Students who took out big loans to attend college or graduate school have lower rates of homeownership than those with little or no educational debt, according to research published Monday.
The report from the Federal Reserve Bank of New York found that the homeownership rate for 33-year-old college graduates who with no student debt is over 45%, or about 5 percentage points higher than peers who have debt burdens of over $20,000. Borrowers who took out even larger loans — over $100,000 — to pay for professional degrees, for instance, are also repaying their loans more slowly, as they take advantage of income-based repayment plans.
The findings come as student debt continues to skyrocket, as borrowers take out more in loans to fund the rising cost of tuition. They also confirm a lingering worry for the banking industry: More prime-age, college-educated borrowers are delaying the decision to take out their first mortgage as they focus instead on paying off their student loans.
“One can imagine that that the housing market might be less buoyant, fewer people would own homes, and that would have some consequences for bank balance sheets,” New York Fed President William Dudley said during a press briefing Monday.
He added any increase delinquencies among student borrowers would diminish their creditworthiness and their future ability to qualify for home loans.
Over the past decade, student loan balances have spiked, even as consumers paid down other types of credit, such as mortgages and credit cards. Overall student loan debt reached $1.3 trillion at the end of 2016, an increase of 170% from a decade earlier.
After rising to around 3.5% in 2011, student-loan defaults have since stabilized around 3%, as more borrowers have taken advantage of income-based repayment programs. Still, there are other signs of credit trouble ahead, as defaults among borrowers with more than $100,000 in loans have risen sharply.
While such high loan balances used to be confined to graduate students in professional programs, such as medical school, that’s not the case anymore, said Donghoon Lee, an officer in the research and statistics group at the New York Fed.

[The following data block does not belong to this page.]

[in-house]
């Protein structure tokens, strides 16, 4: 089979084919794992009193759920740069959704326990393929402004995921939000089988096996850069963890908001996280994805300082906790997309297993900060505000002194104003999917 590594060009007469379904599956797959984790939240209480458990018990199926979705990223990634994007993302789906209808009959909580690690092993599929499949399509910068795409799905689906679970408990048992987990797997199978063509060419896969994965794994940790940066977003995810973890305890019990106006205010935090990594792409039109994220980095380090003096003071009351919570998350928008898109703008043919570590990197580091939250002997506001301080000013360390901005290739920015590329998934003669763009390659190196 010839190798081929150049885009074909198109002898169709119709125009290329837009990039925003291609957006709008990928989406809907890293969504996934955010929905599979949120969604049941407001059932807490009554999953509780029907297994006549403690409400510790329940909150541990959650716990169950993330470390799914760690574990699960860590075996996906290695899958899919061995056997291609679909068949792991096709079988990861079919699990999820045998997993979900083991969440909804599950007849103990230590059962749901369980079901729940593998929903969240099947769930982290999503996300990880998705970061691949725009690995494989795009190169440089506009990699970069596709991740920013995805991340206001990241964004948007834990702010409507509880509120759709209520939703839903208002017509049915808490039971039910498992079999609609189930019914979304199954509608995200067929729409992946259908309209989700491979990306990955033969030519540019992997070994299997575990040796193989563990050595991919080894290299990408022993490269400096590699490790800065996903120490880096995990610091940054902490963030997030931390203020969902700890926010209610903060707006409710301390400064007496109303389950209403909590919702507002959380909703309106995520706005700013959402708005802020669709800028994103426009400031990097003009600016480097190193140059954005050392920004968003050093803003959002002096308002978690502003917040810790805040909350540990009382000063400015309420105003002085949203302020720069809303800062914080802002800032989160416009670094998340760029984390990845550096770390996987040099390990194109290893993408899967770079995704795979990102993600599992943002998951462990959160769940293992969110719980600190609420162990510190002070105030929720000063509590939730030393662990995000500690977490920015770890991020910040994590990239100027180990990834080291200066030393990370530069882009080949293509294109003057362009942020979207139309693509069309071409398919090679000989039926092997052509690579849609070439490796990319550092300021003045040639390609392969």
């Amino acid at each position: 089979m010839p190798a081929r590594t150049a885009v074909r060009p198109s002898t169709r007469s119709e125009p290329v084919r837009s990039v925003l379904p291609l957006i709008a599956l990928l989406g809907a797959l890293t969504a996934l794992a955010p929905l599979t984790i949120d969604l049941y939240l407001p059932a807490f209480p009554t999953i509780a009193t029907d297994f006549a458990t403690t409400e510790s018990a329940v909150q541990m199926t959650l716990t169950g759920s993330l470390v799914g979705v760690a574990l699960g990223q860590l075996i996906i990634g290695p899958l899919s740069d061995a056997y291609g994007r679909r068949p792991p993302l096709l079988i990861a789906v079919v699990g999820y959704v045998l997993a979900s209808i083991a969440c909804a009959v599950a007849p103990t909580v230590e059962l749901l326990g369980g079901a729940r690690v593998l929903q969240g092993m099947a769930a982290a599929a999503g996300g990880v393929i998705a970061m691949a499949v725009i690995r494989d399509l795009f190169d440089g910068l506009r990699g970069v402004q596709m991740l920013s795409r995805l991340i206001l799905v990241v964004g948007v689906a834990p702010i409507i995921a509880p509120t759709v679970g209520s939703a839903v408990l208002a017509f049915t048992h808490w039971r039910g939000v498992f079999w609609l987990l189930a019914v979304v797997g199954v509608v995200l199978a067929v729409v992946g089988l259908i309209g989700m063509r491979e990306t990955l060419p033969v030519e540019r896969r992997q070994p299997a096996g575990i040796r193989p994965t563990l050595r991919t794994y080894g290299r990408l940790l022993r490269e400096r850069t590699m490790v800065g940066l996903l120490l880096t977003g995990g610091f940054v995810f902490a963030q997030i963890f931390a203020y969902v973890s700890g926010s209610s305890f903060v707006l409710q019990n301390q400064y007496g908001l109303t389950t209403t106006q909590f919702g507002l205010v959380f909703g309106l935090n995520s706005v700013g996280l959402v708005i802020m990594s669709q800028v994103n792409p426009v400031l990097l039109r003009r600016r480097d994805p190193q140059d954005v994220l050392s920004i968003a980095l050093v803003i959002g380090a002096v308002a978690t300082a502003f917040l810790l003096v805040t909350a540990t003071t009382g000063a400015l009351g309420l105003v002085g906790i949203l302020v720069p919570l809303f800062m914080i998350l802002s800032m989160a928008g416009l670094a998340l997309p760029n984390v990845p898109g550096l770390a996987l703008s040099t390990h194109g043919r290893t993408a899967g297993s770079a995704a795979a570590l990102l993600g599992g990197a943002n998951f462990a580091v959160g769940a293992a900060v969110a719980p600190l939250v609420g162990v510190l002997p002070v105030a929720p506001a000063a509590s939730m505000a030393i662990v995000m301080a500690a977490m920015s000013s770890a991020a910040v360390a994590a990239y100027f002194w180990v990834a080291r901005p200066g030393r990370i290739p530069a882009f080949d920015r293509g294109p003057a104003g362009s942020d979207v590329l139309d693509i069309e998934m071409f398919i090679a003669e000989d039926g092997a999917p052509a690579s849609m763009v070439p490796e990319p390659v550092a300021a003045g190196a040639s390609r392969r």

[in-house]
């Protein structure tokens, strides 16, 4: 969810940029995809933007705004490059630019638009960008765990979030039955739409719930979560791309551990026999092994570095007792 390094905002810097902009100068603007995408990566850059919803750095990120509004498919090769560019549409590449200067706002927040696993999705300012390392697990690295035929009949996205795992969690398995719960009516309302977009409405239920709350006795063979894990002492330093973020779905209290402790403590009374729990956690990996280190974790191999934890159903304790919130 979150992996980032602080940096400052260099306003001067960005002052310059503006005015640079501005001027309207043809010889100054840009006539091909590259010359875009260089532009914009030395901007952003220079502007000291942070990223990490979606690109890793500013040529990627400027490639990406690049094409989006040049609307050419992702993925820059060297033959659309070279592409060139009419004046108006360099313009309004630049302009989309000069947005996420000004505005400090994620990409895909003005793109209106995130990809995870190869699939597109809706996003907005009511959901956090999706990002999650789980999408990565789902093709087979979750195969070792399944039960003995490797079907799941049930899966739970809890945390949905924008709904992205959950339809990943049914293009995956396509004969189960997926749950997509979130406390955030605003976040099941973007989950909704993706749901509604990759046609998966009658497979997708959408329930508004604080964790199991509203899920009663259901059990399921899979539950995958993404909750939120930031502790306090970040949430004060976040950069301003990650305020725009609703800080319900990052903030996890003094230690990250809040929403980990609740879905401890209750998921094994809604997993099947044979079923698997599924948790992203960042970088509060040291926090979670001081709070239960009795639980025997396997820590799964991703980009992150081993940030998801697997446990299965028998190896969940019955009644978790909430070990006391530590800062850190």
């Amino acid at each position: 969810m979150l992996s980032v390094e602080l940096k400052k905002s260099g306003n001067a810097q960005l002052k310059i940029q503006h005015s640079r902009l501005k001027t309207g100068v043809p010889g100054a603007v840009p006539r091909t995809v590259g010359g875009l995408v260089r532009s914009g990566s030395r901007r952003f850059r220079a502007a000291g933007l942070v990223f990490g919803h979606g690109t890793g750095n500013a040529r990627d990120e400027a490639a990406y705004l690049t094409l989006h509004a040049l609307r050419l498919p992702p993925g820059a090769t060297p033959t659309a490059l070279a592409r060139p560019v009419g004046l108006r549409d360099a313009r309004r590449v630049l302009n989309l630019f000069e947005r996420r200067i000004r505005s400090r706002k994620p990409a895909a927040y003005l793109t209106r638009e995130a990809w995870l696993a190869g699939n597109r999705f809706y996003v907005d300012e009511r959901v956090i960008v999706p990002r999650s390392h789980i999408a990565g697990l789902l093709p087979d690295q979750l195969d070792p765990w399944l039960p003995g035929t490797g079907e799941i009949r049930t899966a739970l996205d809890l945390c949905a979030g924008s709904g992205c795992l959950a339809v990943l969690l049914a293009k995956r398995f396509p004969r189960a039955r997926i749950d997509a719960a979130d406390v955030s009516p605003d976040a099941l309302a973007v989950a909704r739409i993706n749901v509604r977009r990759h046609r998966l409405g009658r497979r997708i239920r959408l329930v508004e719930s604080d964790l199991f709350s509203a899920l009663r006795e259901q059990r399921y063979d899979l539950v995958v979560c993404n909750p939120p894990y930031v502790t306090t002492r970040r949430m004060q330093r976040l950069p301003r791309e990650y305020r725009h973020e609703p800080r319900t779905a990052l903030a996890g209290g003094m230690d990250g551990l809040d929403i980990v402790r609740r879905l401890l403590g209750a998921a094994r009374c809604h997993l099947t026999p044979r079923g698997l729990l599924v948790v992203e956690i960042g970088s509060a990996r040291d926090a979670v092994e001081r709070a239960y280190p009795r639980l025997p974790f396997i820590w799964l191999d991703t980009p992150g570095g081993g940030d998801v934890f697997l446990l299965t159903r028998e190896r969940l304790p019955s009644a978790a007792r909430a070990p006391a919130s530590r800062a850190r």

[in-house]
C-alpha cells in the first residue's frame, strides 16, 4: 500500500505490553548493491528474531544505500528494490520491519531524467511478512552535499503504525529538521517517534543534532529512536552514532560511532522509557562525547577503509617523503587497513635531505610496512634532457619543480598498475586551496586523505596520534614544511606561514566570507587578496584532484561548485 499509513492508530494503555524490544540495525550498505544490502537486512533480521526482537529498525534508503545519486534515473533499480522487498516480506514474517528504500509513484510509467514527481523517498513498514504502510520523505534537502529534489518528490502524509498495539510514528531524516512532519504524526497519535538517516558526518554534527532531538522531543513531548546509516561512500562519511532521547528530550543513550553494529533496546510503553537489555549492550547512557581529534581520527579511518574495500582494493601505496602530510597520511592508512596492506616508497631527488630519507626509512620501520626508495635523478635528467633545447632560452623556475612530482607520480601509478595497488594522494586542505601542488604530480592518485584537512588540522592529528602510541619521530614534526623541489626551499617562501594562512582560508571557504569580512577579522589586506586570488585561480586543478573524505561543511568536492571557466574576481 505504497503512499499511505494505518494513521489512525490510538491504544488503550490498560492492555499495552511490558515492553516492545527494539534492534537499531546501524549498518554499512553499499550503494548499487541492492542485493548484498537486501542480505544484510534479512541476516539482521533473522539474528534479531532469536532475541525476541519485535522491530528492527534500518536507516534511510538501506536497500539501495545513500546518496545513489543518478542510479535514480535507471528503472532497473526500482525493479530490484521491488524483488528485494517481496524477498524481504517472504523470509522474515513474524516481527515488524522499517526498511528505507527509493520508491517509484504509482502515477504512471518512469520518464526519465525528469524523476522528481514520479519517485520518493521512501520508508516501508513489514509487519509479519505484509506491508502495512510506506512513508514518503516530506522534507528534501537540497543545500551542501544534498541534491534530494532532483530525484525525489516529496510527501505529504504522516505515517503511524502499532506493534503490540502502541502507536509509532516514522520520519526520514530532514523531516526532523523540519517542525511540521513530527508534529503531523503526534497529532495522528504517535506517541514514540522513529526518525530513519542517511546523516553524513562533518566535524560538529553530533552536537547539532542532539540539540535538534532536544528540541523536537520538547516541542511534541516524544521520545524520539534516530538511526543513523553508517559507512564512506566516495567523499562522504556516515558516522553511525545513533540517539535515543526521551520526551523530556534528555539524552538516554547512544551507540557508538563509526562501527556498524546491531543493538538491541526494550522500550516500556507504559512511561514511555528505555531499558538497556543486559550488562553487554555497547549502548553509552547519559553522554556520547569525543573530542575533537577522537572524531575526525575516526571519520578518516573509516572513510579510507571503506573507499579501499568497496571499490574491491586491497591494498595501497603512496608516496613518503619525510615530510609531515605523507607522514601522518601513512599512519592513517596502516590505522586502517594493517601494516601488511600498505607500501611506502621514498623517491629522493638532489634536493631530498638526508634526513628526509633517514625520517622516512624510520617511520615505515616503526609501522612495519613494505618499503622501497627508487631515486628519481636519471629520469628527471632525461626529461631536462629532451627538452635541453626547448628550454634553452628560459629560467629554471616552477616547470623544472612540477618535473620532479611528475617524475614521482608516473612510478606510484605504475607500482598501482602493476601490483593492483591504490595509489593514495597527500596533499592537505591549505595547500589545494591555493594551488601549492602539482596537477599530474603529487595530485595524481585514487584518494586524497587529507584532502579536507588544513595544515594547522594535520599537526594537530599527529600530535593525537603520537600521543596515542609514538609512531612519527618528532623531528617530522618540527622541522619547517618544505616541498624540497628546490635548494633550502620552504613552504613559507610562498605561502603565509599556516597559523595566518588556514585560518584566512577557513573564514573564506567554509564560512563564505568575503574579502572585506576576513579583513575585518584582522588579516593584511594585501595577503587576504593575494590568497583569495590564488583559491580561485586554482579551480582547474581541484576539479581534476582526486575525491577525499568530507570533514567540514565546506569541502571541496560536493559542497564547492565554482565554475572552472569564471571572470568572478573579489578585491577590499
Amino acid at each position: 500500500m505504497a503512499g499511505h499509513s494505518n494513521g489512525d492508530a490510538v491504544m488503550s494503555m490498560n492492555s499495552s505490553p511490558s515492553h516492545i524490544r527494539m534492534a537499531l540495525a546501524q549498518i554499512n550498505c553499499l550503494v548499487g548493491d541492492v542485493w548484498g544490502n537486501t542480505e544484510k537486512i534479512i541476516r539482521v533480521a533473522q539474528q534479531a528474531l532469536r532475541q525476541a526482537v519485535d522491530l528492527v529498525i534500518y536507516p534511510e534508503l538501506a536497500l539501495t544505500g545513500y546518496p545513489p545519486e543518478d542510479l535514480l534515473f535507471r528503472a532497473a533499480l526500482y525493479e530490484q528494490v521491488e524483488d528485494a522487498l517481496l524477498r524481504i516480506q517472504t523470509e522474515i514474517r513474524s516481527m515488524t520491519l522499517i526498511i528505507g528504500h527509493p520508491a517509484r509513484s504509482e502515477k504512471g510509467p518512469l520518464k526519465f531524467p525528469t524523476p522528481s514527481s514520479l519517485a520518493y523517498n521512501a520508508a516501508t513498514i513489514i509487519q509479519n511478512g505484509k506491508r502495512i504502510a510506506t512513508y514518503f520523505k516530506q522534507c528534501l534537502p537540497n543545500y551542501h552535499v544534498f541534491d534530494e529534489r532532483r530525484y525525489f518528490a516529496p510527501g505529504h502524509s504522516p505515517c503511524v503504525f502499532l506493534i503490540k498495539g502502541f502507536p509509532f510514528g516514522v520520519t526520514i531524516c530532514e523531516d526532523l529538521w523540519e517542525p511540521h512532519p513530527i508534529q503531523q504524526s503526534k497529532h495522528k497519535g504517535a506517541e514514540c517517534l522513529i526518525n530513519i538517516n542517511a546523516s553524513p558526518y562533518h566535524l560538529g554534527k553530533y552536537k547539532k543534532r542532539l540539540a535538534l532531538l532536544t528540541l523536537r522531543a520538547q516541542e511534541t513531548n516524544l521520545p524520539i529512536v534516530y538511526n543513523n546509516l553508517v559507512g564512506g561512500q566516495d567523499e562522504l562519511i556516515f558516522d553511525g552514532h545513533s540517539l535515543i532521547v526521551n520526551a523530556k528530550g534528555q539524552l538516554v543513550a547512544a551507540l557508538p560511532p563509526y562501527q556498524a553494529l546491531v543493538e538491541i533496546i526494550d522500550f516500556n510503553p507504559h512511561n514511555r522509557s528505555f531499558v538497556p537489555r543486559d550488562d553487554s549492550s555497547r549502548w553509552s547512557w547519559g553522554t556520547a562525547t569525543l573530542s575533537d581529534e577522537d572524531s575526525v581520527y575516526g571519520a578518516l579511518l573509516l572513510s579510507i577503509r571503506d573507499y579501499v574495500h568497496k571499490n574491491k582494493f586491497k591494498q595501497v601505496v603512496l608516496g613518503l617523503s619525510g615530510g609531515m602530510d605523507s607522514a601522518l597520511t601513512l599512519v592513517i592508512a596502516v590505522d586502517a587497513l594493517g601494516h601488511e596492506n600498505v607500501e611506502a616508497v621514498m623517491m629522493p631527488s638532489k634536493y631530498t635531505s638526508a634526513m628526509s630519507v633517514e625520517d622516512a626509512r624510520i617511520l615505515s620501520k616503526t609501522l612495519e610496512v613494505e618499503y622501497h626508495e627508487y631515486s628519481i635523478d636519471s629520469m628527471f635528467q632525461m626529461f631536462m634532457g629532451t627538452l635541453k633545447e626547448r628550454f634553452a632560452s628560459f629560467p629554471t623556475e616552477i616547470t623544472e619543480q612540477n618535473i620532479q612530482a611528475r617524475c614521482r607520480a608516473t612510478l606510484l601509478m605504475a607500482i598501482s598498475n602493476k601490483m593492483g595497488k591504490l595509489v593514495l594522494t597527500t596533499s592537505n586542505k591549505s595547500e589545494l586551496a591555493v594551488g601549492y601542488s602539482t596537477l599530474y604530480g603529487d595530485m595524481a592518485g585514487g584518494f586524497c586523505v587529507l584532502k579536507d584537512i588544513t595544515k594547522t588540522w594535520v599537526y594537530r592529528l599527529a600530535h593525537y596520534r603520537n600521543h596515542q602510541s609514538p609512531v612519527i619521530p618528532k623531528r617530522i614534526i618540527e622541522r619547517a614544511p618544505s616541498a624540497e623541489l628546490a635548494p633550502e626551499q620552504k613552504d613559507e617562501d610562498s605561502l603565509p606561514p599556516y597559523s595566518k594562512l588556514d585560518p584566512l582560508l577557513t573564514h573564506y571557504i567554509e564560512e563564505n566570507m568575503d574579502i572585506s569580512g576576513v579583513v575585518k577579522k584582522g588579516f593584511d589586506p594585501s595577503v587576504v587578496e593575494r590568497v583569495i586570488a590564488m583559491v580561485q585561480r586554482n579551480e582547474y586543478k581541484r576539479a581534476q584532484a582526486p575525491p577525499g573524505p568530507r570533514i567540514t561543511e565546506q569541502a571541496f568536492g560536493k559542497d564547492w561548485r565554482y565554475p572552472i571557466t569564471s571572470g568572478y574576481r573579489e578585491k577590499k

“It’s not so uncommon to borrow more than $100,000 in debt, without necessarily getting a professional degree,” Lee said during the briefing.
During his presentation, Dudley said he does not expect banks’ mortgage lending to suffer too much in the short term, given the large role that the government plays in encouraging homeownership.
However, he said the surge in student debt is a drag on the overall economy because consumers burdened by high debt are buying fewer goods and services.
“I think [student debt] is one reason why the economy has been slower than maybe we thought it would be over the last few years,” Dudley said.
It’s unclear what, exactly, policymakers can or should do to address the rising debt burden. Colleges could provide students with more information about their postgraduation salaries and outcomes, to help them make more informed decisions, Dudley said. He also said that schools should do a better job of consulting with the business community, to make sure they are providing the right kind of training for open jobs in the market.
At one point during the briefing, Dudley sounded open to a debate over making public college education free — an idea floated by both Democratic candidates, Hillary Clinton and Bernie Sanders, during the presidential campaign.
“As the economy gets more complicated, and as knowledge becomes more important, in terms of future outcome, that’s a reasonable conversation to have,” Dudley said.
At various points during the briefing, Dudley and other Fed economists pointed to the diminished role of higher education in providing low-income students a pathway to economic mobility.
Still, data continues to show that obtaining college degree is associated with better economic outcomes later in life, regardless of students’ debt loads. For instance, four-year college graduates are still far more likely to be homeowners than those who obtained an associate’s degree, or didn’t attend college at all.
“The message here is not ‘Don’t go to school, don’t take out student debt,’ ” Dudley said. “The message here is go to school, and finish school, and even if you have student debt you’ll be in better shape than if you didn’t go to school."